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In Defense of the Urban Freeway

There's a push to tear them down. But they're one of the biggest things driving the urban renaissance.

urban-freeway
Houston’s 527 Spur is off Interstate 59.
(AP)
I live in Midtown Houston just off the end of the “527 Spur,” a freeway stub that feeds traffic in and out of downtown. My neighborhood, once known as Little Saigon, is booming with new apartment buildings, bars and restaurants. It’s a quick car or transit ride to either of the city’s two biggest job centers: downtown or the Texas Medical Center. It’s also just a 10-minute commute via freeway to a third giant job center, the Galleria area.

I lived in a similar neighborhood in San Diego. Little Italy, located downtown, was within walking distance of my job at city hall. But most people in my neighborhood commuted to work by driving north on Interstate 5, out of downtown, toward the job centers in La Jolla and Mira Mesa. Every morning when I looked out my window at I-5, I saw the evidence. Traffic was backed up going out of the city.

We’re getting used to the idea that people want to live at the center of American cities, where they don’t have to rely as much on their cars and have ready access to culture, sports, food, entertainment and, yes, jobs. But one trend that’s been overlooked is the reverse commute. Many of the people who choose to live downtown actually work in the suburbs. And, ironically, it’s the much-maligned urban freeway system that makes this lifestyle possible.

Urban freeways are often blamed for dividing and damaging urban neighborhoods, especially in poor and minority areas. There’s a growing movement to tear them down and replace them with surface streets. There’s a pending plan, for example, to remove the section of Interstate 45 that divides downtown and Midtown Houston. 

But our urban freeway systems are one of the drivers of today’s urban renaissance. They originally plowed through city neighborhoods to make it easy for suburban commuters to get to jobs in downtown areas. Now they make it easy for commuters to get out. And that’s helping fuel the downtown housing boom.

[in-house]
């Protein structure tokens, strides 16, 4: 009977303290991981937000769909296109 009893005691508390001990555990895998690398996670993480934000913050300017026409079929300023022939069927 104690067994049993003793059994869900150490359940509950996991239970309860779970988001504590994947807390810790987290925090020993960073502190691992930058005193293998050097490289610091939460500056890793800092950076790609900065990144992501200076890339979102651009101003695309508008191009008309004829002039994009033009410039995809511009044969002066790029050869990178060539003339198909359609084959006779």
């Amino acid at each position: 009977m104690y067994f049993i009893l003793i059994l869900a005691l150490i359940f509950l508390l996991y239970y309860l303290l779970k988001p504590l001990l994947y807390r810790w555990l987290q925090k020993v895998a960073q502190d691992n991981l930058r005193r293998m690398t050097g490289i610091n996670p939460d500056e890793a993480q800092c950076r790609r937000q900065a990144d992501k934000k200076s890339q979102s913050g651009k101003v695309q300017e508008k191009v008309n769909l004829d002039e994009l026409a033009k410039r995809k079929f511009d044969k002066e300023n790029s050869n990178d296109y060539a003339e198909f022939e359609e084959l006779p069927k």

In San Diego, for example, close to 50,000 people now live downtown, and that number is growing fast. But the number of people who work downtown is holding steady at around 60,000. There is even some concern that that number will decline as more jobs move to suburban job centers. It’s housing, not jobs, that’s driving downtown San Diego’s success. The same is true in other cities as well. If these housing markets had to depend on downtown job opportunities, there’d be much less construction. 

At the same time, these suburban job centers are becoming denser. Think of the Galleria, or Century City in Los Angeles, or Tysons Corner in Northern Virginia. Someday all these centers will likely not only be well served by freeways but by transit too. Tysons already is, Century City may soon have the “Subway to the Sea” and a potential light rail line to the Galleria is a perpetual topic of controversy in Houston.

Until then, the freeways are a lifeline to and from downtowns. And that means that when I go to the sports bar across the street from my apartment, my neighbors are looking pretty happy to be living a car-lite urban life -- once they’ve stowed their car in a parking garage for the night. 

Director of the Kinder Institute for Urban Research at Rice University and former mayor of Ventura, Calif.
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